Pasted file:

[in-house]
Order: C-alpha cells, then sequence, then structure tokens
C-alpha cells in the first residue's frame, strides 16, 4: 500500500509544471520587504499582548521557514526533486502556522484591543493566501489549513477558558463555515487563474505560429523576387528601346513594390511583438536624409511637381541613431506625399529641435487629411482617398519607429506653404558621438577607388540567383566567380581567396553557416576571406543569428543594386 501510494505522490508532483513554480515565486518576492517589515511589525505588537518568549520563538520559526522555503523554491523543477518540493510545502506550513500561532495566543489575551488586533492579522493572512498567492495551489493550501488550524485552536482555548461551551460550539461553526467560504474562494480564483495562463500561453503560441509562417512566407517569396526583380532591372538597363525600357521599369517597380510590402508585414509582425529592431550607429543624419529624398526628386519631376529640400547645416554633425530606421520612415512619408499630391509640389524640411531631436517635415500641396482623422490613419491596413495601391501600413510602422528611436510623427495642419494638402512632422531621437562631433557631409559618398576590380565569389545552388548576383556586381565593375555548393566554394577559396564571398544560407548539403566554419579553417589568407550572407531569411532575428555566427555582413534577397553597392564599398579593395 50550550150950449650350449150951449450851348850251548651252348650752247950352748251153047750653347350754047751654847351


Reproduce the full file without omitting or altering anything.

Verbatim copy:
[in-house]
Order: C-alpha cells, then sequence, then structure tokens
C-alpha cells in the first residue's frame, strides 16, 4: 500500500509544471520587504499582548521557514526533486502556522484591543493566501489549513477558558463555515487563474505560429523576387528601346513594390511583438536624409511637381541613431506625399529641435487629411482617398519607429506653404558621438577607388540567383566567380581567396553557416576571406543569428543594386 501510494505522490508532483513554480515565486518576492517589515511589525505588537518568549520563538520559526522555503523554491523543477518540493510545502506550513500561532495566543489575551488586533492579522493572512498567492495551489493550501488550524485552536482555548461551551460550539461553526467560504474562494480564483495562463500561453503560441509562417512566407517569396526583380532591372538597363525600357521599369517597380510590402508585414509582425529592431550607429543624419529624398526628386519631376529640400547645416554633425530606421520612415512619408499630391509640389524640411531631436517635415500641396482623422490613419491596413495601391501600413510602422528611436510623427495642419494638402512632422531621437562631433557631409559618398576590380565569389545552388548576383556586381565593375555548393566554394577559396564571398544560407548539403566554419579553417589568407550572407531569411532575428555566427555582413534577397553597392564599398579593395 50550550150950449650350449150951449450851348850251548651252348650752247950352748251153047750653347350754047751654847351